- The Washington Times - Wednesday, April 19, 2000

Doctors got an important new weapon in the battle against drug-resistant infections yesterday when the government approved a long-awaited drug called Zyvox, described as the world's first entirely new type of antibiotic in 35 years.

Zyvox seems to cure some infections impervious to all other antibiotics, even that longtime drug of last resort called vancomycin. Consequently, Zyvox could help prevent hundreds, perhaps even thousands, of life-threatening infections every year.

"It comes at a time when we were literally running out of antibiotics," said Dr. Robert C. Moellering Jr., physician in chief of Boston's Beth Israel-Deaconness Hospital.

Plus, it is being made in both oral and intravenous forms meaning that when hospitals discharge infected patients, they might go home with pills instead of a troublesome IV unit, said Dr. Dennis L. Stevens of the Veterans Affairs Medical Center in Boise, Idaho.

"Zyvox is just a superb drug," said Dr. Stevens, who helped test it. "It's good … to treat some pretty nasty infections with an oral drug."

But he stressed that doctors should reserve Zyvox for only the worst infections and those suspected of being antibiotic-resistant, or bacteria will quickly evolve to make Zyvox useless.

"It's my wish that Zyvox is used primarily in hospitals," not when primary care physicians just hand out a routine antibiotic prescription, he said.

The Food and Drug Administration approved Zyvox made by Peapack, N.J.-based Pharmacia Corp., yesterday for use by adults with pneumonia and skin infections, including those caused by a tough-to-treat form of staph bacteria, and with deadly infections caused by a supergerm named Enterococcus faecium.

This infamous germ frequently invades surgical wounds and causes serious abdominal, urinary tract and heart valve infections. Worse, enterococcal infections are growing increasingly impervious to antibiotics. About a quarter of enterococcal infections among intensive-care patients last year were untreatable by even vancomycin, a stunning 43 percent increase from the mid-1990s, said FDA antibiotic chief Dr. Gary Chikami.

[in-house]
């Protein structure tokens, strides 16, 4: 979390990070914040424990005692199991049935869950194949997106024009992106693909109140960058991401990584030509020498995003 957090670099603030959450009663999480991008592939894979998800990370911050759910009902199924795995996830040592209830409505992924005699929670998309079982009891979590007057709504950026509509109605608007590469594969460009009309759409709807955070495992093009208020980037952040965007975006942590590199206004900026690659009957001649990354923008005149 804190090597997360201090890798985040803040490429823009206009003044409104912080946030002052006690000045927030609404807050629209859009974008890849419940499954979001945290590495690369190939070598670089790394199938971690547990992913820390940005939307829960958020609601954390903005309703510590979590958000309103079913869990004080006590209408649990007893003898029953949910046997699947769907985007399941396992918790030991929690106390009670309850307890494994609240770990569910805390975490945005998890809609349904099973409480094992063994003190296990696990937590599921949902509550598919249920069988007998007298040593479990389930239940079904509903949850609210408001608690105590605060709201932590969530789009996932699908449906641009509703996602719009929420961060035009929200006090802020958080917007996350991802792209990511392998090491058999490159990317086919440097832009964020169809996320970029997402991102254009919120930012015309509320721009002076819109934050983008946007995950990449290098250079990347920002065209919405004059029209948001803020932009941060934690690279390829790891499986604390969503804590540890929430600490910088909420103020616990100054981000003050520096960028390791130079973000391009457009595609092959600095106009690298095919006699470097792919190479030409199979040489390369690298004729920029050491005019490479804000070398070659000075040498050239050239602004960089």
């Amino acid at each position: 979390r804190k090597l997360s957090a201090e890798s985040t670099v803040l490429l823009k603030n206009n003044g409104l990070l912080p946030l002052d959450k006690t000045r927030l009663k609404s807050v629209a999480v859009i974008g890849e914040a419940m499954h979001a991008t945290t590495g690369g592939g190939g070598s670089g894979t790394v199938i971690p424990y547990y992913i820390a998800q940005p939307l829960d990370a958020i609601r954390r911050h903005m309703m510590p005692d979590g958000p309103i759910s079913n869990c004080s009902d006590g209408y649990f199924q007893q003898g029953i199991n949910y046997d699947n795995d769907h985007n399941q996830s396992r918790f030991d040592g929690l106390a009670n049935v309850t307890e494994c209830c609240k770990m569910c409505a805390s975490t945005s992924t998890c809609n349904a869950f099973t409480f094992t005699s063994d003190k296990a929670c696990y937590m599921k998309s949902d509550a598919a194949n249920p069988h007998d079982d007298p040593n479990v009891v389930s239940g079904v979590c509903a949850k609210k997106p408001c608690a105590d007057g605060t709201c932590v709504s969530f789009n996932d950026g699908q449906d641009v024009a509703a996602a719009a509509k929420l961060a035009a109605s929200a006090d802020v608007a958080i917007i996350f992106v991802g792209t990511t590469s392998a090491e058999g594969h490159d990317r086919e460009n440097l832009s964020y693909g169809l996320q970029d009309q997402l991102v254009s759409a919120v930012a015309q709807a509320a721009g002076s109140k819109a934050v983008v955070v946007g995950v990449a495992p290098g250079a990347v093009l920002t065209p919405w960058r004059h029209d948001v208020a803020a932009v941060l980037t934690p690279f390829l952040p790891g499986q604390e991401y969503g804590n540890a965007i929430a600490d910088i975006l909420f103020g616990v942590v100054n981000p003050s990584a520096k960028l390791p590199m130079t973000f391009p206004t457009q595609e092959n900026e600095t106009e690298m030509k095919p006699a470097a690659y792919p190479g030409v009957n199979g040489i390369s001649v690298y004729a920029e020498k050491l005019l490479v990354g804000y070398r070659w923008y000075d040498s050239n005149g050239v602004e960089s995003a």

But in a clinical trial of 145 persons with vancomycin-resistant enterococcal infections, Zyvox cured 67 percent.

In additional studies, Zyvox helped other infections as well as vancomycin or other standard treatments.

Zyvox isn't the only option for untreatable infections: The FDA last fall approved competitor Aventis' Synercid as the nation's first alternative when vancomycin fails. Synercid, an intravenous drug, is a combination of two older European antibiotics that delivers a one-two punch against bacteria.

In contrast, Zyvox is a synthetic chemical designed from scratch to fight germs at an entirely different point in their life cycle than any other medicine a true surprise attack. It stops bacteria from making protein, which in turn stops their growth so the body's immune system can step in and finish them off, Dr. Moellering said.

Known chemically as linezolid, it is the first in a long-awaited class of antibiotics called oxazolidinones.

But it's not a magic bullet. Zyvox has been used experimentally in only a few thousand people, yet doctors already have counted 15 Zyvox-resistant infections.

Nor can it fight all bacteria, only a certain type known as "gram-positive."

But gram-positive bacteria are a huge public health threat. They cause more than half of all serious infections treated in hospitals worldwide, particularly the kind caught by patients while they're in the hospital for some other problem.

Zyvox's main side effects are headache, nausea, vomiting and diarrhea, afflicting between 3 percent and 11 percent of patients, the FDA said. The oral version caused more side effects.

Also, Zyvox can cause a decrease in blood platelets, so doctors must monitor patients' blood, the FDA warned.

Zyvox patients should tell their doctors if they take over-the-counter decongestants such as those containing pseudoephedrine, or antidepressants such as Prozac, because Zyvox can interact with such drugs to raise blood pressure.

Pharmacia said Zyvox would be available within a few weeks but refused to disclose the price except to say it was expected to be a little lower than competitor Synercid, which costs $85 per intravenous vial.

Shares of Pharmacia closed down $1.13 to $53 on the New York Stock Exchange.

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